We went to London and Paris last spring, where we saw the sights and shopped at stores like Chanel and Dior.
He points out the sights, offers the local gossip, reminisces about old haunts, and finally stops in front of his childhood home.
With safe sex advocates on the run, Warren and Ssempa trained their sights on another social evil.
If production had hoped the cast would turn lemons into lemonade by taking in the sights and culture, they were let down.
On Thursday, Amr Imam, a Cairo lawyer, filed a legal complaint of a similar bent—but this one has Abdullah in its sights.
The cartridges might not fit, or the sights might be set too high or too low.
sights as well as sounds were softened and glorified by the night, and by distance.
I cannot be telling you a half of the adventures Teig had that night, nor half the sights that he saw.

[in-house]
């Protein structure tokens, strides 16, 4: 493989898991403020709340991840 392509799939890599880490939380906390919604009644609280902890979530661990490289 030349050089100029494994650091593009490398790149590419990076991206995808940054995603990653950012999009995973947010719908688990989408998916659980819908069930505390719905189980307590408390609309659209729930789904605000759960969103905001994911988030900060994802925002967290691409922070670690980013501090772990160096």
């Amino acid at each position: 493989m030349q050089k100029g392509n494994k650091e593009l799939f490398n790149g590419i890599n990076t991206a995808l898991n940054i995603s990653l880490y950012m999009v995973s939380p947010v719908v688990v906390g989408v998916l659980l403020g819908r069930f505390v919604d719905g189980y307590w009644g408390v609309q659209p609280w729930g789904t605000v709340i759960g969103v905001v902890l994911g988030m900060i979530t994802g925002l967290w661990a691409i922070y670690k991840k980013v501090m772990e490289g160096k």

He wanted Estelle to walk with him, that he might show her all the sights that interested him.
The Jonesvillians made sights and sights of fun of him, poked fun at him, and snickered.
Old English sihð, gesiht, gesihð "thing seen; faculty of sight; aspect; vision; apparition," from Proto-Germanic *sekh(w)- (cf. Danish sigte, Swedish sigt, Middle Dutch sicht, Dutch zicht, Old High German siht, German Sicht, Gesicht), stem that also yielded Old English seon (see see (v.)), with noun suffix -th (2), later -t.
Verily, truth is sight. Therefore if two people should come disputing, saying, 'I have seen,' 'I have heard,' we should trust the one who says 'I have seen.' [Brhadaranyaka Upanishad 5.14.4]Meaning "perception or apprehension by means of the eyes" is from early 13c. Meaning "device on a firearm to assist in aiming" is from 1580s. A "show" of something, hence, colloquially, "a great many; a lot" (late 14c.). Sight for sore eyes "welcome visitor" is attested from 1738; sight unseen "without previous inspection" is from 1892. Sight gag first attested 1944. Middle English had sighty (late 14c.) "visible, conspicuous; bright, shining; attractive, handsome;" c.1400 as "keen-sighted;" mid-15c. as "discerning" (cf. German sichtig "visible").
The ability to see.
Field of vision.